If you want to find worth in your work, view your job as a calling, not just a career. A career can become the altar on which we sacrifice our lives in the pursuit of money and possessions. A calling involves recognizing that we are co-workers with God in accomplishing His purposes by being content, by working in order to have so that our needs can be met, and by working in order to give so that God can meet the needs of others through us.
5. Work hard at whatever you do.
Someone once said, “Hard work never killed anyone, but why take the chance?” The Book of Proverbs has quite a bit to say about the importance of hard work:
- Proverbs 14:23: “All hard work brings a profit, but mere talk leads only to poverty.”
- Proverbs 21:25: “The sluggard’s craving will be the death of him, because his hands refuse to work.”
- Proverbs 31:17 refers to a godly wife this way: “She sets about her work vigorously; her arms are strong for her tasks.”
Labor Day provides a day off from work (for most of us). Let it also be a reminder that we don’t have to work in order to please God. Jesus did it all for us. He paid the price. He completed the job He was given to do. Just before He died, He cried out in John 19:30, “It is Finished!” This term was common in the world of finance and banking. When someone would borrow some money and then pay it back, the banker would use this phrase to declare that the debt had been paid off. Literally, it means, “Paid in Full.”
When Jesus shed his blood on the cross, He paid the price for us. He took our moral liabilities and stamped “Paid in Full” across the ledger sheet of our lives. Our sin debt has been forgiven. Because of our moral failures and patterns of sin, we all deserve to be sentenced for our cosmic crimes against a holy God. Someone needs to pay the price for our sin. The Bible makes it clear that either we pay it — or someone else needs to. We don’t have to work to gain God’s favor. In fact, if we try to work our way into heaven, we’ll receive a paycheck that won’t make us very happy. Romans 3:23 says that the wages of sin is death.
Everyone has violated God’s standards. Because He is a just God, a penalty has to be paid. God sent His son Jesus to be that payment for each one of us. Jesus died on the cross as our substitute. He paid the price with His life and God accepted His death as full payment for all of our sins. He completed His work and now we don’t have to labor to get to Heaven. Salvation is a gift that we must receive by faith. Ephesians 2:8-9 puts it succinctly: “For by grace you have been saved through faith. And this is not your own doing; it is the gift of God, not a result of works, so that no one may boast.”
Dean Jones, the actor who starred in many movies, including The Love Bug, died this week. In an interview he gave several years ago, he reflected on his life, “It was a fast track life…I had the Ferraris and beautiful women and all the rest of what I thought would satisfy my life. And it was empty. Really empty.” Then a sobering thought entered his mind: “Could I continue to deceive myself into believing that whatever vacuum existed within me would be filled in the future by more and bigger portions of what I’d consumed in the past?” He got down on his knees and cried out to God: “I’ve done everything in this world I thought would make me happy and it doesn’t work. I have everything and I have nothing. I have no choice but to believe. If you don’t exist, then I’m a dead man.” The night he was born again, everything changed. “The peace of Christ rolled over me like an ocean wave and I’ve never been the same.”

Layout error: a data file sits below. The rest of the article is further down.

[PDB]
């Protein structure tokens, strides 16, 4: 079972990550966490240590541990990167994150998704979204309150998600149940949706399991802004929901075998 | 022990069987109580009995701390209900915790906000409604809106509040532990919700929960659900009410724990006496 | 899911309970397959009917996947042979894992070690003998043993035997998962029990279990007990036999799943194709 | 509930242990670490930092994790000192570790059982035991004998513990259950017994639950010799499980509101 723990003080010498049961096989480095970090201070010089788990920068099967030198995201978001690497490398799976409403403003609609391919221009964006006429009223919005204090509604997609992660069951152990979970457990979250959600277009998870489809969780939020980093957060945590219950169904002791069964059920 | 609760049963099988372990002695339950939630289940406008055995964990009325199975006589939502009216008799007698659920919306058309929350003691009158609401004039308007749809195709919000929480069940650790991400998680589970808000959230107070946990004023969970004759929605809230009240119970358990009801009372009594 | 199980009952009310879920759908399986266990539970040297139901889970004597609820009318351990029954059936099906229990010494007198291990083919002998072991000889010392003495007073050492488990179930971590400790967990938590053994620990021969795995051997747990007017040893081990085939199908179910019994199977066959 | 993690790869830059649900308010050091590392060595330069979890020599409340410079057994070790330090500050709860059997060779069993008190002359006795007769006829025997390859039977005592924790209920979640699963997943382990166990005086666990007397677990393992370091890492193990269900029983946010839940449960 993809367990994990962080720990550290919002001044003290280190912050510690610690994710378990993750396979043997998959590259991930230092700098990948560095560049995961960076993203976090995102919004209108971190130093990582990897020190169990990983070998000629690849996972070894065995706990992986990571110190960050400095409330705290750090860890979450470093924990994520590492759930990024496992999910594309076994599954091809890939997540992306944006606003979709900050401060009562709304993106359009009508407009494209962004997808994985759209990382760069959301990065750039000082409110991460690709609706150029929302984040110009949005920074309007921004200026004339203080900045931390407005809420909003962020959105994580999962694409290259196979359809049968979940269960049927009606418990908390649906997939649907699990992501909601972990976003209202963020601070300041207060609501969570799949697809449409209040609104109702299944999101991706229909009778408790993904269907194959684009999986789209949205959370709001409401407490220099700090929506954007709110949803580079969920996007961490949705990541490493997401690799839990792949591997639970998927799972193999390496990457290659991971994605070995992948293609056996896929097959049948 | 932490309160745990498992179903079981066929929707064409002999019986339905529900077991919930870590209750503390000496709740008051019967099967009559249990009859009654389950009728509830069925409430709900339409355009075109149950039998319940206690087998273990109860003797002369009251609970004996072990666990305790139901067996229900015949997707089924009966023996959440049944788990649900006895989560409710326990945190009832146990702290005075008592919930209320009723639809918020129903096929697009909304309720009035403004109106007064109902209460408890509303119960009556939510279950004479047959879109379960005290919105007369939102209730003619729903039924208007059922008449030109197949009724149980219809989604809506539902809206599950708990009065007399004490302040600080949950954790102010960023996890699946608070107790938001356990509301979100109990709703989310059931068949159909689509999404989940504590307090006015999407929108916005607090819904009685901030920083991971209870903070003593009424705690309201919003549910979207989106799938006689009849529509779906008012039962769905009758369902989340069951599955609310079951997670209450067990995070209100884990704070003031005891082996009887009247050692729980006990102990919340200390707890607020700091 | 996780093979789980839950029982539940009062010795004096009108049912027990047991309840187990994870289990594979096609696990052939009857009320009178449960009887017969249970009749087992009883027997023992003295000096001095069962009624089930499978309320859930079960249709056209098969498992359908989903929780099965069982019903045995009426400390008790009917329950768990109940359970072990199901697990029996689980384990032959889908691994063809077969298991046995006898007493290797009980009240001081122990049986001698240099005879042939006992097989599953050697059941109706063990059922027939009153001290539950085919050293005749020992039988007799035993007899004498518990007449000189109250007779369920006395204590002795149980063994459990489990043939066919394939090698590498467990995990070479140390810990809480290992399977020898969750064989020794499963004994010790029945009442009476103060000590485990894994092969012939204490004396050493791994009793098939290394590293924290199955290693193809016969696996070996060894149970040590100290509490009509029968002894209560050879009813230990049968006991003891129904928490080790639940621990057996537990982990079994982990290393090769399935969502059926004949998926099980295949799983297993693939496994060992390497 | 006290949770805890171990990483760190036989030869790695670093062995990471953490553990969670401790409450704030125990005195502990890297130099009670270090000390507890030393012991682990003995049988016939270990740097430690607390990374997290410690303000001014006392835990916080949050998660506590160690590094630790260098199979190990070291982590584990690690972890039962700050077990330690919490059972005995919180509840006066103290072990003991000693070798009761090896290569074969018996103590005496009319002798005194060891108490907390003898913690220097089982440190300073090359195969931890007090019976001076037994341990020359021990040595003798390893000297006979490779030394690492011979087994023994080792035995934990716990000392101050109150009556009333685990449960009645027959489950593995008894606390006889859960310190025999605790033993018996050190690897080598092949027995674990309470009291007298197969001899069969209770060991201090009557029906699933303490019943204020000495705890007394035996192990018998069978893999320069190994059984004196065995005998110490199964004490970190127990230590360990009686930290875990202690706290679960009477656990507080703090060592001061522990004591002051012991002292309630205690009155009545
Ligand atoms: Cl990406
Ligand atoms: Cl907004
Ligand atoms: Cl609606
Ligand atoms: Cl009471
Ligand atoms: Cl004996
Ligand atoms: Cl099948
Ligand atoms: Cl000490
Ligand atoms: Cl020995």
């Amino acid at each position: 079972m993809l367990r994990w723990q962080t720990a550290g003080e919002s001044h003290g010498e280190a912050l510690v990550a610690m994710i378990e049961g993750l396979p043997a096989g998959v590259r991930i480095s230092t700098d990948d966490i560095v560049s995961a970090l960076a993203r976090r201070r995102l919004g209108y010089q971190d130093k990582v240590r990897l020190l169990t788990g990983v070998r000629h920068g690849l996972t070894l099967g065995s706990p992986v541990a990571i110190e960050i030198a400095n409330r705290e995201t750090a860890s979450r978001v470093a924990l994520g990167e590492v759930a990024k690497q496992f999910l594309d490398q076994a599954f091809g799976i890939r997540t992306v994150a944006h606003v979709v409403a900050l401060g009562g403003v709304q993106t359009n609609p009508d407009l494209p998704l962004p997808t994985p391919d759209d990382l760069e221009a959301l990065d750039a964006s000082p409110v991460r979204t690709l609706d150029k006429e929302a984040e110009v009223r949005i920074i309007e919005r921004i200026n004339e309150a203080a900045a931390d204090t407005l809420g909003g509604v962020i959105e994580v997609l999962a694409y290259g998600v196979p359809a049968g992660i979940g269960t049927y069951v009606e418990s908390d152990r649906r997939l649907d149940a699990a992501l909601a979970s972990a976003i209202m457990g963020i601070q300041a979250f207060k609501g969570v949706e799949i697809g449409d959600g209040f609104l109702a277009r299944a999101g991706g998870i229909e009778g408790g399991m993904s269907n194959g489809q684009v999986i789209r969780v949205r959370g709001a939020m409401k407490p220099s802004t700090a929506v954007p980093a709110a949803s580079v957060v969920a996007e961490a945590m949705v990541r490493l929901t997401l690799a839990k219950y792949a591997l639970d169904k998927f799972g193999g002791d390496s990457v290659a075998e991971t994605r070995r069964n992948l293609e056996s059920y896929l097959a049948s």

Work hard at your job. But don’t let it become your god. Enjoy the results of God’s work on your behalf and put your faith and trust in the labor of love that was fully expressed on the Cross of Christ. Make this a Labor Day to remember by focusing on the One who completed His work – so that you can experience significance, security and satisfaction, and a benefit package that is out of this world!
Let me come back to the article about Michael Jordan. The distance between him and us is uncomfortably slim. We want to be the most important person in every room. Michael never had peace. Triumph and fame he had, but not peace. Smethurst writes: “You will never find life outside the game for the same reason you never found life in it. It’s not there. The peace you seek isn’t available on a basketball court or a golf course [or in a job] but on a hill outside Jerusalem. There, Yahweh incarnate hung in the place of sinners – wannabe Yahwehs like you and like me. You’ve gained the world and found it lacking, Mike. Don’t lose your soul.”
Here’s the deal. Significance, security and satisfaction are only found through salvation in Jesus Christ. Unless our labor is for the Lord our lives will be empty.